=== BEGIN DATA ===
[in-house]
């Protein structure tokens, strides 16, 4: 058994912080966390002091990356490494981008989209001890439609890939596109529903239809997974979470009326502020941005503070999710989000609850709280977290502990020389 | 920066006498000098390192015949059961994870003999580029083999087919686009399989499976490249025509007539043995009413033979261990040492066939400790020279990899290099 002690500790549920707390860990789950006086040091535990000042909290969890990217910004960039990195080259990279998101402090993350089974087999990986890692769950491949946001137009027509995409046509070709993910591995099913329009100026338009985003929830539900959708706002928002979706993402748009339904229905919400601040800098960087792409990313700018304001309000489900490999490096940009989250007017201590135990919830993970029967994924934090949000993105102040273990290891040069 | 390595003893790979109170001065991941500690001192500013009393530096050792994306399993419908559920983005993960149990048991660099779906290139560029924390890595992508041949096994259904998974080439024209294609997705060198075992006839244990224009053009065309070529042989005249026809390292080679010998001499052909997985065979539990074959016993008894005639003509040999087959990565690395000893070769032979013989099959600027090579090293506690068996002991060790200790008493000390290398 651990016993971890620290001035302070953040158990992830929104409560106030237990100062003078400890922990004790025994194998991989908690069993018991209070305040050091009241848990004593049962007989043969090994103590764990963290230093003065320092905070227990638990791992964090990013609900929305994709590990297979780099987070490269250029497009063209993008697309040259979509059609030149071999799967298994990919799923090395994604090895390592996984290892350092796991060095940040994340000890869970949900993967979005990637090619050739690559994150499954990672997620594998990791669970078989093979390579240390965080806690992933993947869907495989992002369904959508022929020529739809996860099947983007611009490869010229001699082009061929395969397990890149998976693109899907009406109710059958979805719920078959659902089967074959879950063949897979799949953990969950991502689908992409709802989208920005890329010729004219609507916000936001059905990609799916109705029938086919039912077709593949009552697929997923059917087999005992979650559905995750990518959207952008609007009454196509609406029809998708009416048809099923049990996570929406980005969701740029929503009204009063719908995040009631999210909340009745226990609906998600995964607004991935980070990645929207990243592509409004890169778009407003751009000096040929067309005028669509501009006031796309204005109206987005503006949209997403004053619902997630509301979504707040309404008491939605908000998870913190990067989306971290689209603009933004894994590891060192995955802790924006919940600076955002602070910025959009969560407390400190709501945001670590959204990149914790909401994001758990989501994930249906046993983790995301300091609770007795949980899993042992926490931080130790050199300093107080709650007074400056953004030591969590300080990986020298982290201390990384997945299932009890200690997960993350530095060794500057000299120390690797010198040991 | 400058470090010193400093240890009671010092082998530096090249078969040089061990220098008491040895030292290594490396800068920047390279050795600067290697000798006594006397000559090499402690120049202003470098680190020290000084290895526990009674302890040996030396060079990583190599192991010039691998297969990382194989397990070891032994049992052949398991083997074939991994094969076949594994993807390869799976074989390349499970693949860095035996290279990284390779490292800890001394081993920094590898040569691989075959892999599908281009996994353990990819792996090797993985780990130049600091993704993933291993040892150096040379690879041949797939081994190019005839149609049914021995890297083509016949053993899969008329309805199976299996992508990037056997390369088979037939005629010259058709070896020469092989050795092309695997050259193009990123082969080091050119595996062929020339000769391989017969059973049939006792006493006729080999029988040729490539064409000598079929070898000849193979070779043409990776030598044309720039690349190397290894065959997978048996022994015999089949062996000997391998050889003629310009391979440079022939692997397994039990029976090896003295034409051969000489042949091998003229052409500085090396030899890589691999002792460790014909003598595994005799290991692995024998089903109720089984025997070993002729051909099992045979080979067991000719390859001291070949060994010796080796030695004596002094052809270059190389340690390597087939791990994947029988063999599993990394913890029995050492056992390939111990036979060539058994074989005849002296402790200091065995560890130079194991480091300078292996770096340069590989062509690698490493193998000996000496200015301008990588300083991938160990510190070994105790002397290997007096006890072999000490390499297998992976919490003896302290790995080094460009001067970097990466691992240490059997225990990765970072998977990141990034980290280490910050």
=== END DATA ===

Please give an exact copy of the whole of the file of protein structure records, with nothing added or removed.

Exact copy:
[in-house]
């Protein structure tokens, strides 16, 4: 058994912080966390002091990356490494981008989209001890439609890939596109529903239809997974979470009326502020941005503070999710989000609850709280977290502990020389 | 920066006498000098390192015949059961994870003999580029083999087919686009399989499976490249025509007539043995009413033979261990040492066939400790020279990899290099 002690500790549920707390860990789950006086040091535990000042909290969890990217910004960039990195080259990279998101402090993350089974087999990986890692769950491949946001137009027509995409046509070709993910591995099913329009100026338009985003929830539900959708706002928002979706993402748009339904229905919400601040800098960087792409990313700018304001309000489900490999490096940009989250007017201590135990919830993970029967994924934090949000993105102040273990290891040069 | 390595003893790979109170001065991941500690001192500013009393530096050792994306399993419908559920983005993960149990048991660099779906290139560029924390890595992508041949096994259904998974080439024209294609997705060198075992006839244990224009053009065309070529042989005249026809390292080679010998001499052909997985065979539990074959016993008894005639003509040999087959990565690395000893070769032979013989099959600027090579090293506690068996002991060790200790008493000390290398 651990016993971890620290001035302070953040158990992830929104409560106030237990100062003078400890922990004790025994194998991989908690069993018991209070305040050091009241848990004593049962007989043969090994103590764990963290230093003065320092905070227990638990791992964090990013609900929305994709590990297979780099987070490269250029497009063209993008697309040259979509059609030149071999799967298994990919799923090395994604090895390592996984290892350092796991060095940040994340000890869970949900993967979005990637090619050739690559994150499954990672997620594998990791669970078989093979390579240390965080806690992933993947869907495989992002369904959508022929020529739809996860099947983007611009490869010229001699082009061929395969397990890149998976693109899907009406109710059958979805719920078959659902089967074959879950063949897979799949953990969950991502689908992409709802989208920005890329010729004219609507916000936001059905990609799916109705029938086919039912077709593949009552697929997923059917087999005992979650559905995750990518959207952008609007009454196509609406029809998708009416048809099923049990996570929406980005969701740029929503009204009063719908995040009631999210909340009745226990609906998600995964607004991935980070990645929207990243592509409004890169778009407003751009000096040929067309005028669509501009006031796309204005109206987005503006949209997403004053619902997630509301979504707040309404008491939605908000998870913190990067989306971290689209603009933004894994590891060192995955802790924006919940600076955002602070910025959009969560407390400190709501945001670590959204990149914790909401994001758990989501994930249906046993983790995301300091609770007795949980899993042992926490931080130790050199300093107080709650007074400056953004030591969590300080990986020298982290201390990384997945299932009890200690997960993350530095060794500057000299120390690797010198040991 | 400058470090010193400093240890009671010092082998530096090249078969040089061990220098008491040895030292290594490396800068920047390279050795600067290697000798006594006397000559090499402690120049202003470098680190020290000084290895526990009674302890040996030396060079990583190599192991010039691998297969990382194989397990070891032994049992052949398991083997074939991994094969076949594994993807390869799976074989390349499970693949860095035996290279990284390779490292800890001394081993920094590898040569691989075959892999599908281009996994353990990819792996090797993985780990130049600091993704993933291993040892150096040379690879041949797939081994190019005839149609049914021995890297083509016949053993899969008329309805199976299996992508990037056997390369088979037939005629010259058709070896020469092989050795092309695997050259193009990123082969080091050119595996062929020339000769391989017969059973049939006792006493006729080999029988040729490539064409000598079929070898000849193979070779043409990776030598044309720039690349190397290894065959997978048996022994015999089949062996000997391998050889003629310009391979440079022939692997397994039990029976090896003295034409051969000489042949091998003229052409500085090396030899890589691999002792460790014909003598595994005799290991692995024998089903109720089984025997070993002729051909099992045979080979067991000719390859001291070949060994010796080796030695004596002094052809270059190389340690390597087939791990994947029988063999599993990394913890029995050492056992390939111990036979060539058994074989005849002296402790200091065995560890130079194991480091300078292996770096340069590989062509690698490493193998000996000496200015301008990588300083991938160990510190070994105790002397290997007096006890072999000490390499297998992976919490003896302290790995080094460009001067970097990466691992240490059997225990990765970072998977990141990034980290280490910050």